Liederkranz of the City of New York presented its 159th annual concert and gala evening on Saturday, May 20th. This is a venerable cultural club of the kind that began to emerge in the United States during the middle and late 19th century. Liederkranz was founded in 1847 as a male choral society. Now it has spanned the 19th and 20th centuries, and emerges in the 21st century as a full society of men and women with male and female choruses that also combine as a mixed choir. The purpose continues to celebrate German culture, but also promotes musical talent through competitions, scholarships, recitals, and concerts involving musicians from around the world.
The concert featured the combined chorus and the men's and women's groups, along with the New York Concert Opera Chamber Orchestra, led by their talented and resourceful music director, Dr. Ulrich Hartung. Not only did he direct the chorus, but he was also responsible for a number of the orchestral settings and choral arrangements.
The chorus has approximately fifty members, and Dr. Hartung was masterful in leading them through an ambitious and delightful program. Although the chorus is no longer the dominant choral organization in the city, the performances were sensitive and musical. One highlight of the evening was the winner of the Liederkranz vocal competition, Mari Moriya, who is joining the MET in several roles including Queen of the Night in Die Zauberflöte. Her performance of Der Hölle Rache was simply stunning for its clarity, range, and power. The chamber orchestra led by Hartung provided a spirited performance of Die Zauberflöte's overture.
This was a mix of works such as Beethoven's Die Ehre Gottes in der Natur, Mendelssohn's Auf Flügeln des Gesanges to a medley of Broadway hits, and a finale of works from Strauss's Zigeunerbaron that brought the guest artists together with the chorus and orchestra for a memorable and rousing close. The baritone Laszlo Fogel and soprano Mari Moriya added to the rich Strauss texture and the gypsy spirit as they performed excerpts with the chorus in an inspired abbreviated version of the work as selected by Maestro Hartung.
Liederkranz has played an important role in the musical life of New York and the nation through its close association with the Metropolitan Opera. The chorus once was so select that it performed with the New York Philharmonic, and performed with the Metropolitan Opera in New York, Boston, and Philadelphia. The organization has hosted guest artists such as Jenny Lind, Frederuccio Busoni, Victor Herbert, Lilli Lehmann, and Helen Traubel, to name a few.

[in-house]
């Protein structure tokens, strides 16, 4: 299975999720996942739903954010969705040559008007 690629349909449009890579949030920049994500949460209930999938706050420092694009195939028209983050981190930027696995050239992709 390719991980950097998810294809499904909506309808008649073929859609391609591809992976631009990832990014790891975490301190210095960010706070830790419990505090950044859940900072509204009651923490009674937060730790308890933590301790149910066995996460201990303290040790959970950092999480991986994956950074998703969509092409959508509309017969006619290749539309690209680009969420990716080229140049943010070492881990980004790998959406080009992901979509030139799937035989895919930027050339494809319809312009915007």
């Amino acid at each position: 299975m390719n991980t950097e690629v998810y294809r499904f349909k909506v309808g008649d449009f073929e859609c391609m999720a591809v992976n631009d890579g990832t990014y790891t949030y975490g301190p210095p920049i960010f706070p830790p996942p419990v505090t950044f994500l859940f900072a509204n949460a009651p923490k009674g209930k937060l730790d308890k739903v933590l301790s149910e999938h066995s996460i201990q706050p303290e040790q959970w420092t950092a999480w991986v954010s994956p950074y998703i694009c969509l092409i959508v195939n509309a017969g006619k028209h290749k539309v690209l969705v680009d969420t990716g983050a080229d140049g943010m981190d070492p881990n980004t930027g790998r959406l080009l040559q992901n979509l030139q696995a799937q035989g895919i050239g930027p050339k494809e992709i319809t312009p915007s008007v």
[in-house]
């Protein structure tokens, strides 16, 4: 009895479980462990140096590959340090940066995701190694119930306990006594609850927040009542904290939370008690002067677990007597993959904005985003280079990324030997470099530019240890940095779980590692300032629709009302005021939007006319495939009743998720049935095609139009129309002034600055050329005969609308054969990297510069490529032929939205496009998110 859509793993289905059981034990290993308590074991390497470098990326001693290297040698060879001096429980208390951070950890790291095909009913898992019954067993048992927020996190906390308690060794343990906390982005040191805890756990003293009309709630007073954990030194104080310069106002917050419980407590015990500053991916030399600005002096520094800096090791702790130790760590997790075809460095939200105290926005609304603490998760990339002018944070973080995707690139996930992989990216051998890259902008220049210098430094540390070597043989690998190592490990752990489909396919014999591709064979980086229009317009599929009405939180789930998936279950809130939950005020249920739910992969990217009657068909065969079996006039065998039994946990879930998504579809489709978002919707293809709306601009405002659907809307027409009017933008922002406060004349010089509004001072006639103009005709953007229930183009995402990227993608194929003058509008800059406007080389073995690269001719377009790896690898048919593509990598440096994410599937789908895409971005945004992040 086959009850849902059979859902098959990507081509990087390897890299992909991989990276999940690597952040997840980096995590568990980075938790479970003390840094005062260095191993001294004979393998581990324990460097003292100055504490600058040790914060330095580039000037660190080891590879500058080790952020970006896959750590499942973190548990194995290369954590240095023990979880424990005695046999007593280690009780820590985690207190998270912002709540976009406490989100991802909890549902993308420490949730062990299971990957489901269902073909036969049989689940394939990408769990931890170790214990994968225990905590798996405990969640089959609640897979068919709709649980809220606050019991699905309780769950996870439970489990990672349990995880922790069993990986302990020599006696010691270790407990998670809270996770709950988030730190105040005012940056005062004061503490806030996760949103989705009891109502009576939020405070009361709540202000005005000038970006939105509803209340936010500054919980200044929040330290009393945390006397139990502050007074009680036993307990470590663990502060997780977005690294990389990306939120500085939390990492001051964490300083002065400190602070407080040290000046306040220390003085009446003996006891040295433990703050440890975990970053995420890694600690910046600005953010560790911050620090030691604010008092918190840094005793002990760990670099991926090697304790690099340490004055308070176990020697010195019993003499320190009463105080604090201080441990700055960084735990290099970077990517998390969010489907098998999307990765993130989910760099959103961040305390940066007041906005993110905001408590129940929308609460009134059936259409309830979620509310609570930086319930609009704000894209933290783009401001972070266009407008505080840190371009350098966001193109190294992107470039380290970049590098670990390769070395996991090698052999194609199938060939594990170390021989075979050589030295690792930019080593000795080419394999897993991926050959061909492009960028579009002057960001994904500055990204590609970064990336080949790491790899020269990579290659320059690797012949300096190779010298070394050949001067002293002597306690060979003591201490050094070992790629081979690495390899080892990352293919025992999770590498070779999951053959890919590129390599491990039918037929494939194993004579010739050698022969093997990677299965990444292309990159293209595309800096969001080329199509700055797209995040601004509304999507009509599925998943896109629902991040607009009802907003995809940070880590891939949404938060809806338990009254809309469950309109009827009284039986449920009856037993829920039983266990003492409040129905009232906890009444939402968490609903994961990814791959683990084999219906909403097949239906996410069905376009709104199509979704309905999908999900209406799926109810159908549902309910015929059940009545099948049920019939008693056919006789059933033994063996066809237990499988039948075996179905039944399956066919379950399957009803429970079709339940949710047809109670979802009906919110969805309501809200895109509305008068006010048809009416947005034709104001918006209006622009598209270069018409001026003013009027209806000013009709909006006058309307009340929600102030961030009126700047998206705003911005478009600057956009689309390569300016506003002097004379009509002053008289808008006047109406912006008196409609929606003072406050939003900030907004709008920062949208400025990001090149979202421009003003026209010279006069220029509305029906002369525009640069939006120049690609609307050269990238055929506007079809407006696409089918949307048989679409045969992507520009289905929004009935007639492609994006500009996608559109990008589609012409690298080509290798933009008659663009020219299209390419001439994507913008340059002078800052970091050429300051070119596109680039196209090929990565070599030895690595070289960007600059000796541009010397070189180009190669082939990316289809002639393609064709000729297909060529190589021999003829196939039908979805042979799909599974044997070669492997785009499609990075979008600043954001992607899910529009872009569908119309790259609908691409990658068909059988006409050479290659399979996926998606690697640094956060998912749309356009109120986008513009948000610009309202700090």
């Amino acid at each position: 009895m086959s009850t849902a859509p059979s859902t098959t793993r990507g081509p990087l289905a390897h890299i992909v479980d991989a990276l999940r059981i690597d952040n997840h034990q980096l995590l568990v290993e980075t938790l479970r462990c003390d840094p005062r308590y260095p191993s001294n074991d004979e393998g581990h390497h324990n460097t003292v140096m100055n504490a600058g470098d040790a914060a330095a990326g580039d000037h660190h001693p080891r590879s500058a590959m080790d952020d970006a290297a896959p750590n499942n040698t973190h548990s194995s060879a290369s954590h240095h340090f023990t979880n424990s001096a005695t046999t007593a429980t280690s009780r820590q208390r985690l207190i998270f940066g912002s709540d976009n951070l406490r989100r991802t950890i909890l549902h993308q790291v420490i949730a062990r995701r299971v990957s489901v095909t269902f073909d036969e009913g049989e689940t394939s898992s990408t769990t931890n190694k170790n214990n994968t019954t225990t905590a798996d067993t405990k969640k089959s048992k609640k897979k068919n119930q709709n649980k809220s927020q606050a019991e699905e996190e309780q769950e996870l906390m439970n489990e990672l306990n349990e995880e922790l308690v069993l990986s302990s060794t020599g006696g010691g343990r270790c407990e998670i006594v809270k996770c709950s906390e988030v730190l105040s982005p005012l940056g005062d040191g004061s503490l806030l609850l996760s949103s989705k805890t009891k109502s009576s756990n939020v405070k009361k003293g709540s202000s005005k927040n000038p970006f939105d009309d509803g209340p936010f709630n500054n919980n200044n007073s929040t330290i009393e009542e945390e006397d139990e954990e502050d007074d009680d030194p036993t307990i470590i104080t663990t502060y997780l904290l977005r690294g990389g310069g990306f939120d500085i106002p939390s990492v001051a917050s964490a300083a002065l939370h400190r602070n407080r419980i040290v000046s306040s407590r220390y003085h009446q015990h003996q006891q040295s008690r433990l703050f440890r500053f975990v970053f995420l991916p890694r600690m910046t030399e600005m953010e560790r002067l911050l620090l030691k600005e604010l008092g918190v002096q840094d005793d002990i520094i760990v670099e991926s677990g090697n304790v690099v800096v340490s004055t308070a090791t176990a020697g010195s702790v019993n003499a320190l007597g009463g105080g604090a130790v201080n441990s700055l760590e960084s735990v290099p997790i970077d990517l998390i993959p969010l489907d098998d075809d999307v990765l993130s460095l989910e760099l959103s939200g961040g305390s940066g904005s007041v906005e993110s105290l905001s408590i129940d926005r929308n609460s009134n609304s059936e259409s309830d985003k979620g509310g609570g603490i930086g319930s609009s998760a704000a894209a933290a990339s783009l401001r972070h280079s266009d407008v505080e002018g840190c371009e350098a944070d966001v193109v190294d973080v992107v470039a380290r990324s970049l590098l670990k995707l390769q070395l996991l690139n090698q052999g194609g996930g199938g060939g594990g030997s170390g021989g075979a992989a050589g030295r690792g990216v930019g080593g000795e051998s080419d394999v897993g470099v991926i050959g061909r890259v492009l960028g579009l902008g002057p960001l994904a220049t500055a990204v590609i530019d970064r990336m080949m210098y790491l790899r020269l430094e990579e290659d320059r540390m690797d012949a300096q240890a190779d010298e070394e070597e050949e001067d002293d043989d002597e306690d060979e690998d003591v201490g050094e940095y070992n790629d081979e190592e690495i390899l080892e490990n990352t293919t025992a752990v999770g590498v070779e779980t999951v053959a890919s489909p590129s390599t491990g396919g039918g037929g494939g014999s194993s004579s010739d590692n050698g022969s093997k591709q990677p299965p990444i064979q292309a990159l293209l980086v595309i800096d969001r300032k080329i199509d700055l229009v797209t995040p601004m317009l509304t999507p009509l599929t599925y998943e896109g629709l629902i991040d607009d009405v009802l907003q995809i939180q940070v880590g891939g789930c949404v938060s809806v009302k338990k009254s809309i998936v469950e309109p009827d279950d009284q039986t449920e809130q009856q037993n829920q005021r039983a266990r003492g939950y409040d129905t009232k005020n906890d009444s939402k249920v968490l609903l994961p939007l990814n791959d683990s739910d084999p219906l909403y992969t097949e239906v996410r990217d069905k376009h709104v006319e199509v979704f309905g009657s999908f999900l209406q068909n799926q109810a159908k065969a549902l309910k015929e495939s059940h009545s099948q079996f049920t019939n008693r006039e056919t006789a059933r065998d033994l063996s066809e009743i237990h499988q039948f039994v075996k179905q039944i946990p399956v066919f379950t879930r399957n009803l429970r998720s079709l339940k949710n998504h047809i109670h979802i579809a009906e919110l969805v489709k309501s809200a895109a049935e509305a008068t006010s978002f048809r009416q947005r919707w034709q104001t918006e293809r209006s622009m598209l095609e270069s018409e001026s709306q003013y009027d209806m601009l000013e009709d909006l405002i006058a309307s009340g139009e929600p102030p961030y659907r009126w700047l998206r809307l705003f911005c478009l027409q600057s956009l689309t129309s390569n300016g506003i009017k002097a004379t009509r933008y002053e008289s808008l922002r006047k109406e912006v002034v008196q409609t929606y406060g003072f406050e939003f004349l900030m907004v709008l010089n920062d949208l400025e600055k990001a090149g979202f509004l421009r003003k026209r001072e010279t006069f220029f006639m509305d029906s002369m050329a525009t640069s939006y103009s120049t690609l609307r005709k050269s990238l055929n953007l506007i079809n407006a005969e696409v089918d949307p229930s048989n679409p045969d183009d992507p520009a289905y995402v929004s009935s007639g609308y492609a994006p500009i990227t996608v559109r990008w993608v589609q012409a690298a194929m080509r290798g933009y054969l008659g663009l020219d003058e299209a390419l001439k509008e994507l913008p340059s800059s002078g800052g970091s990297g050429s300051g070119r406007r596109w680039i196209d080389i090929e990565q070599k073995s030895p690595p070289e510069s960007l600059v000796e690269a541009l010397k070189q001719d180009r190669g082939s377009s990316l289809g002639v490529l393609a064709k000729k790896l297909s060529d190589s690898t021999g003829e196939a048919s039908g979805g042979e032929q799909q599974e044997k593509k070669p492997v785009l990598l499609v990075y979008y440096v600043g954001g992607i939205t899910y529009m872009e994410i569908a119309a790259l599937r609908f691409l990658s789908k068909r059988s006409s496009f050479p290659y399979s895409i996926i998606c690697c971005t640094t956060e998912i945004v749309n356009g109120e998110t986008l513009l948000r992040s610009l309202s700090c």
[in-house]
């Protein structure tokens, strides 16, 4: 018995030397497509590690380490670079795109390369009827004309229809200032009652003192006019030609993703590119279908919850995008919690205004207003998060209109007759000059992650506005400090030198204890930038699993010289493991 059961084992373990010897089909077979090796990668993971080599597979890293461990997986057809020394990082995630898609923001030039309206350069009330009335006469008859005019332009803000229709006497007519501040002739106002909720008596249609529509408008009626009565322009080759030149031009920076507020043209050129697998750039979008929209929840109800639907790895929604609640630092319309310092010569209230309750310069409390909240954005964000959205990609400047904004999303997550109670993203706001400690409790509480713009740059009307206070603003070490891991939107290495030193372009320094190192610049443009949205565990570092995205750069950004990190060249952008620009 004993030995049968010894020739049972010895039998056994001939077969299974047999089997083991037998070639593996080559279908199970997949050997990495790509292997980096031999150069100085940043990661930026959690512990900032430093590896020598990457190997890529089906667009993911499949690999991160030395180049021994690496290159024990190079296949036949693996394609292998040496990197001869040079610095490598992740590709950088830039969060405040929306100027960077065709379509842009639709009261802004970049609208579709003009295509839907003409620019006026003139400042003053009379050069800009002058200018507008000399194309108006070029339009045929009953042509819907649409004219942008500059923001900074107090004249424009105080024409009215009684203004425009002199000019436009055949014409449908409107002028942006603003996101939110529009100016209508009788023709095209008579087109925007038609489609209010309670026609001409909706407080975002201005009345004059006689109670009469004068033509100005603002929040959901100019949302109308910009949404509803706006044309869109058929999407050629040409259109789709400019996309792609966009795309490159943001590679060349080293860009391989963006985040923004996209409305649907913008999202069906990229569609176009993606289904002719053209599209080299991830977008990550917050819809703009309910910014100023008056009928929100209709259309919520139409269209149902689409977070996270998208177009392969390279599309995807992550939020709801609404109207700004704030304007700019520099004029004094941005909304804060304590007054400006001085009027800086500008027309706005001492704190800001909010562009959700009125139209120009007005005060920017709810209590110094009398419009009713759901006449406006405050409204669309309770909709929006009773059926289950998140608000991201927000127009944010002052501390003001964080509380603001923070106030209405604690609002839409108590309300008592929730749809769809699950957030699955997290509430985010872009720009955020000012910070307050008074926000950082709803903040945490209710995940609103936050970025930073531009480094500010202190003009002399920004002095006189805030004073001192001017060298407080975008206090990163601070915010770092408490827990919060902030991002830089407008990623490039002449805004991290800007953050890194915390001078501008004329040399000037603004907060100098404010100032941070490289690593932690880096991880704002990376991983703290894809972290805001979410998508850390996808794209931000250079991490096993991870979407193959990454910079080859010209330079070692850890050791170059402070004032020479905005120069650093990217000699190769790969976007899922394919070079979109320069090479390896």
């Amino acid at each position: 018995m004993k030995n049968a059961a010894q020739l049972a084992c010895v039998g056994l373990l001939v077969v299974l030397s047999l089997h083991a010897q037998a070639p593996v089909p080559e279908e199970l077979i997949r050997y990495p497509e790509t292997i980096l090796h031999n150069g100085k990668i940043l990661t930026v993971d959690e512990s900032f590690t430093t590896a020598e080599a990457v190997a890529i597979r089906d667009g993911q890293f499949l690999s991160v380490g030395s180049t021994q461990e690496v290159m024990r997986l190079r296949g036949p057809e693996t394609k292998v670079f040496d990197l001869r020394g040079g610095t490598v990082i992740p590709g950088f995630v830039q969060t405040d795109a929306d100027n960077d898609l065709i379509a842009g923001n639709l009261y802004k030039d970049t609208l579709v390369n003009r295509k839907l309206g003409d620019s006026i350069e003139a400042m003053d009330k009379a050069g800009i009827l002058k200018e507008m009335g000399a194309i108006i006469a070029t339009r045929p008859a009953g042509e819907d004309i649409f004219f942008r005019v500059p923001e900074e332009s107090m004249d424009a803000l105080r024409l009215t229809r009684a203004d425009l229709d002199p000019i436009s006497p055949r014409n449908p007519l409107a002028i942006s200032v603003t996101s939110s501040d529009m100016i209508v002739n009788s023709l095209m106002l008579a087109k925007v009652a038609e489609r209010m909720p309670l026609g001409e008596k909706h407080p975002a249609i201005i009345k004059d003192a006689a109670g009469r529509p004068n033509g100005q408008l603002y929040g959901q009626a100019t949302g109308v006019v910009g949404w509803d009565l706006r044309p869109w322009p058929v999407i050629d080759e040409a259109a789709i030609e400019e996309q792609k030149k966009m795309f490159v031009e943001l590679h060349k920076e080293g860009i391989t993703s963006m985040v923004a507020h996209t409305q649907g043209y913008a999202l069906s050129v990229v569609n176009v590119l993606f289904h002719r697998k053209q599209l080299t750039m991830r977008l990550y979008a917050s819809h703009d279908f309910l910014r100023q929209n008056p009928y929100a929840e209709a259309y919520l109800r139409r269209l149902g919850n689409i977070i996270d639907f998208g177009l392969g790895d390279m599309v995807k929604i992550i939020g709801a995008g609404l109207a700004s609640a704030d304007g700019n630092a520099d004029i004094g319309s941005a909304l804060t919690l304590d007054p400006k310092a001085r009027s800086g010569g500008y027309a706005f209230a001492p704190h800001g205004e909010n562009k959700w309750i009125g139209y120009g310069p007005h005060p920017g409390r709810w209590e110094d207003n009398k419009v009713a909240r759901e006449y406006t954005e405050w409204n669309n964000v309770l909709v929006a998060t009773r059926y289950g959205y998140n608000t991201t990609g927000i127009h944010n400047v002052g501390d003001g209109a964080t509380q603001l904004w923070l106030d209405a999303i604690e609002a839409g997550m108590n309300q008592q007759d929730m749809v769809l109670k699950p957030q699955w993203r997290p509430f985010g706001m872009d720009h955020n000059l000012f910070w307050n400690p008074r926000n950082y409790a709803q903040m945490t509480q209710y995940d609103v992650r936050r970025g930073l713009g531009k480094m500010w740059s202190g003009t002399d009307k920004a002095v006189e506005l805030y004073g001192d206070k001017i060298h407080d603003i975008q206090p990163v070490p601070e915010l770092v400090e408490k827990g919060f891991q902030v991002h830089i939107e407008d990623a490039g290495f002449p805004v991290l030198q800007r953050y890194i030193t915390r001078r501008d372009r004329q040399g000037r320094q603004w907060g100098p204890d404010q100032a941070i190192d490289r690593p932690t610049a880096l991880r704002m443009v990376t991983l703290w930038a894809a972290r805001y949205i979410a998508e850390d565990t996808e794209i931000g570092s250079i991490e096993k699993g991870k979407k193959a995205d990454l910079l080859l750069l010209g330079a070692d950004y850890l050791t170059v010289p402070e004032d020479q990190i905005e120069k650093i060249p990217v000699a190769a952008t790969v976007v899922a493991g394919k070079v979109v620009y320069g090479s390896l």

Liederkranz has had an impressive and illustrious history, and one hopes this cultural society has the imagination and energy to endure another 150 years. The Liederkranz building is a treasure, but it looks as though it is in need of an overhaul and a creative touch to align its facilities with its expanded cultural role. Formerly the organization was located in a much larger building on 58th street that included a full stage. The society moved to its current quarters on 87th street in 1948. Up until about that time, the organization continued to be a male chorus, but around 1949 women joined Liederkranz as was the practice of many cultural clubs throughout the country.
The challenge for the organization is whether its greatest days are in the past or whether it can rise to the demands of modern musical practice and establish a new dynasty in a multicultural world. There is clearly a need for cultural societies such as Liederkranz to maintain ties with a rich past and an important cultural tradition while forging new standards through imaginative concerts, recitals, and staged performances. Currently, it is but an echo of its past, but Liederkranz could be poised for a new era of excellence. Certainly the musical guidance of Ulrich Hartung inspires a new level of achievement, but serious recruitment from the younger generation of music lovers is greatly needed. Whether the organization has the will and dedication to renew itself remains an open question.
One notable feature of the concert was the elaborate printed program which served as a souvenir for the occasion. The person to be credited for this expanded version is Trudy Sczesny, and the quality of this brochure-like program added to ambiance of this gala event.